Epilepsy: "When I was 15, I didn't know what epilepsy was, I wasn't afraid!"

Published Feb 8, 2021 • By Clémence Arnaud

LisaINBS, a member of Carenity France, has agreed to share the story of her journey and life with epilepsy to mark International Epilepsy Day on 8 February 2021. 

Discover her story below!


First of all, could you tell us a bit about yourself?

My name is Lisa, I'm 25 years old, I'm a networker for a network marketing company focused on new technologies, wellness and health. I've been in a relationship and living with my partner for 8 years. I'm originally from the Parisian suburbs but I've been living on the French Riviera for 3 years. My interests have always been music, which I studied for a long time at a conservatory, and cinema, which I studied at the University of Paris.

What symptoms prompted you to seek treatment for epilepsy? How was the diagnosis of epilepsy made and how did you feel when you were diagnosed?

The symptoms that prompted me to seek help were the infamous seizures. They started (and continue to occur) the first time in my sleep. However, I wasn't diagnosed with epilepsy right away. Most of the time, you have to wait until you've had three seizures for the term to be "stamped" on your file! So, after my third tonic-clonic (grand mal) seizure, a diagnosis was made: juvenile myoclonic epilepsy (JME)!

Honestly, it didn't take very long to get diagnosed, since seizures are epileptogenic and one seizure triggering another... So this "quota" of three seizures was quickly reached. I must have passed into the expert hands of two or three neuropediatricians during my time in the hospital, but it wasn't until I was diagnosed that I was "assigned" an official neurologist. This neurologist monitored my condition until I moved to the French Riviera where I found an epileptologist.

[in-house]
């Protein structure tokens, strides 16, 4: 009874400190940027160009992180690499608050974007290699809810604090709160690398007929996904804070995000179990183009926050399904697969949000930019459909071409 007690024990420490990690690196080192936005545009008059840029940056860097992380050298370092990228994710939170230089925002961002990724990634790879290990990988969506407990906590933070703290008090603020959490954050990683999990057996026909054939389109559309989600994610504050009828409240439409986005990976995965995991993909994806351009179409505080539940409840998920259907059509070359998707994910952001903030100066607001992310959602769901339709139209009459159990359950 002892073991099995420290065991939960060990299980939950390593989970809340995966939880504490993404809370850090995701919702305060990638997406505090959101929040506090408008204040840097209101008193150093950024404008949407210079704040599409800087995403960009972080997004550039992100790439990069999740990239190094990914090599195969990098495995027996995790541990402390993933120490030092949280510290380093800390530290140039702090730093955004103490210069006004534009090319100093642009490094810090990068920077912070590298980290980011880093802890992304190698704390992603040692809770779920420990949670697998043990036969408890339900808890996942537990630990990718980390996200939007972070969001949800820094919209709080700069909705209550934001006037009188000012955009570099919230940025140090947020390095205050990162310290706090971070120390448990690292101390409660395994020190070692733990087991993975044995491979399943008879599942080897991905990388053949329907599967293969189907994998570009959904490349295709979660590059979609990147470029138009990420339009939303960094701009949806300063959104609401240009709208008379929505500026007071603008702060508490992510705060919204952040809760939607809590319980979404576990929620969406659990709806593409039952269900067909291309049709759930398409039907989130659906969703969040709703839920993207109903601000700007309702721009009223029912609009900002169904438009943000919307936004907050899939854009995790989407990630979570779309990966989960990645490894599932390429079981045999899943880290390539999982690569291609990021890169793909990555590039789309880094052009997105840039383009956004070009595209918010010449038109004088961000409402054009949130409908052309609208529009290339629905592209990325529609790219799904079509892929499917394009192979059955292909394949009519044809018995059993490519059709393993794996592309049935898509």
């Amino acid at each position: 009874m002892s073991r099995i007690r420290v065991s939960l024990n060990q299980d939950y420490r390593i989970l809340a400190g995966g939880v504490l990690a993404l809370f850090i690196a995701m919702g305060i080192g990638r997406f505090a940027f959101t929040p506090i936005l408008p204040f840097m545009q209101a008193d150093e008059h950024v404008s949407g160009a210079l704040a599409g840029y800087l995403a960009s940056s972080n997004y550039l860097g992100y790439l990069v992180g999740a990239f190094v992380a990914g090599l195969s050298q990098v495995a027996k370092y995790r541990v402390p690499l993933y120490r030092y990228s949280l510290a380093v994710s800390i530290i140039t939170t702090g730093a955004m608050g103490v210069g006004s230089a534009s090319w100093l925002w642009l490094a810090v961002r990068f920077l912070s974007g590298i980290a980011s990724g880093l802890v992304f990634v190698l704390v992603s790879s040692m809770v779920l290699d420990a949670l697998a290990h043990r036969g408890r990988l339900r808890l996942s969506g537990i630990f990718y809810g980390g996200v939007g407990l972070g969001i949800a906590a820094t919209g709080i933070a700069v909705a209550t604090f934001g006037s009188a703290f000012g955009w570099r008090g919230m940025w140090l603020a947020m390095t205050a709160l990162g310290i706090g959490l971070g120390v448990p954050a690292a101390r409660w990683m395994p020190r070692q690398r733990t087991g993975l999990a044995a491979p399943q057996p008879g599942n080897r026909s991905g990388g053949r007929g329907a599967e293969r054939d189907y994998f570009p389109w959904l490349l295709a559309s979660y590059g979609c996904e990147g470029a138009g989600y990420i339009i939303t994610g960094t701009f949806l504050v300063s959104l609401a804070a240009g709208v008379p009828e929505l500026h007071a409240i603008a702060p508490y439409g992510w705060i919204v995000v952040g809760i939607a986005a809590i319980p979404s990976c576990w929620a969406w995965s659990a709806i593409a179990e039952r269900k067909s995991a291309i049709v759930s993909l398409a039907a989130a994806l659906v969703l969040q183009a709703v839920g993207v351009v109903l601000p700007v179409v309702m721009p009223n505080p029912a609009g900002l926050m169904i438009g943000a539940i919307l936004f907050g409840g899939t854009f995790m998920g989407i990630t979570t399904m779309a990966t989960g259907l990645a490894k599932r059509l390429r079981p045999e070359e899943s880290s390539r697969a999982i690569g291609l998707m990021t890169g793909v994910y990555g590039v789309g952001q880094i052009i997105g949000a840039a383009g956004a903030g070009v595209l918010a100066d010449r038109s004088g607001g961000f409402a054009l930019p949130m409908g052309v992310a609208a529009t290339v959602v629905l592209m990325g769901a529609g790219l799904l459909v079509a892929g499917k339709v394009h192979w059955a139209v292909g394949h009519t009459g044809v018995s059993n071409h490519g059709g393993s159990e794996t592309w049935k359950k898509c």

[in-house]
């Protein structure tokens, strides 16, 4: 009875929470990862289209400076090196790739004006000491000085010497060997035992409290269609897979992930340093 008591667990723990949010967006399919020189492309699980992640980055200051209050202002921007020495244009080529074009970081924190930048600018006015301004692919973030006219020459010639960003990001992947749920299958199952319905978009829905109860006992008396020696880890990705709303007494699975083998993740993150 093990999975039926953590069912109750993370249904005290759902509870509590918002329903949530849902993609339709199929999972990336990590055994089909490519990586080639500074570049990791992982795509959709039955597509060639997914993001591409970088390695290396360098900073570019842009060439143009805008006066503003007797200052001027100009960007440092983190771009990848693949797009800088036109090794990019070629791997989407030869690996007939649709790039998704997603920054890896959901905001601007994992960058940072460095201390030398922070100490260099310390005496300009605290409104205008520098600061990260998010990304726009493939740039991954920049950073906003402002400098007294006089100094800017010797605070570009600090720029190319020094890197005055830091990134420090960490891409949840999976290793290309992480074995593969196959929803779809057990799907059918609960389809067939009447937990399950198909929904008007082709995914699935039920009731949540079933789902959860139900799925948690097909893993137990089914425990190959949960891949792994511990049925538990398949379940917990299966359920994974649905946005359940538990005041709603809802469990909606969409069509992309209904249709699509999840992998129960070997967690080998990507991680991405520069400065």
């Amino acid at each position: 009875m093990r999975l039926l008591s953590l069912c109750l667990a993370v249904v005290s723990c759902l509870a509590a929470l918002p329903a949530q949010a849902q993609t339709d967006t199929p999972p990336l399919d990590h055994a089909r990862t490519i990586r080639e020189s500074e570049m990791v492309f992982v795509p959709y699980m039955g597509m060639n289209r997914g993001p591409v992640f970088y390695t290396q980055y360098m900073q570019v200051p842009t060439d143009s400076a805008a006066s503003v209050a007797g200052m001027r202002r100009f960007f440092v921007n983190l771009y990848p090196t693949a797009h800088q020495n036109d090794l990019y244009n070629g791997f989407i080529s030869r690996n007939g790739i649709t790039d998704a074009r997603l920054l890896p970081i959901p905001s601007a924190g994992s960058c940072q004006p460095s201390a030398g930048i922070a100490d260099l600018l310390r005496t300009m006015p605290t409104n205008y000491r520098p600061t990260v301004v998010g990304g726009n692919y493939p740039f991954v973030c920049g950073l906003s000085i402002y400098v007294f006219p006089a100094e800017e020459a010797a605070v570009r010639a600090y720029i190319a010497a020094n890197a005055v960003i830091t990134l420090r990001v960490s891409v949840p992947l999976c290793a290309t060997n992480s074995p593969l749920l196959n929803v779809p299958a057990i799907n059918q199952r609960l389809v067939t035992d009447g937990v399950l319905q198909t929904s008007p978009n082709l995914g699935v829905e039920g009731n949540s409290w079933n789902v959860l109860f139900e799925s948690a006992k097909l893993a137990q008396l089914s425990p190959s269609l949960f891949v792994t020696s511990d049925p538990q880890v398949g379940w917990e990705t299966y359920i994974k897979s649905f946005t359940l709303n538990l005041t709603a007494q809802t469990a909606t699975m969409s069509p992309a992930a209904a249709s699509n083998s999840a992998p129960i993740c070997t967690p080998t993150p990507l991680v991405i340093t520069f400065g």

Learning that you have epilepsy at 15 means everything and nothing at the same time because I didn't know what it meant. It took me a long time to understand that I would be "sick" for the rest of my life. Then I felt profoundly different and excluded, especially when I got to university when my second epilepsy came on, until I stopped suffering and accepted my difference, embraced it, changed my lifestyle and lived "almost" normally.

You have had juvenile myoclonic epilepsy for 10 years, what does this mean?

Juvenile myoclonic epilepsy (JME) is a form of epilepsy which appears in adolescence and manifests itself in tonic-clonic seizures (which happen at night for me) and myocloni (epileptogenic spasms without loss of consciousness). 

In the majority of cases, people with JME end up with absence seizures (petit mal seizures), which is my case. They affect my frontal lobe, so I completely lose consciousness when I have one.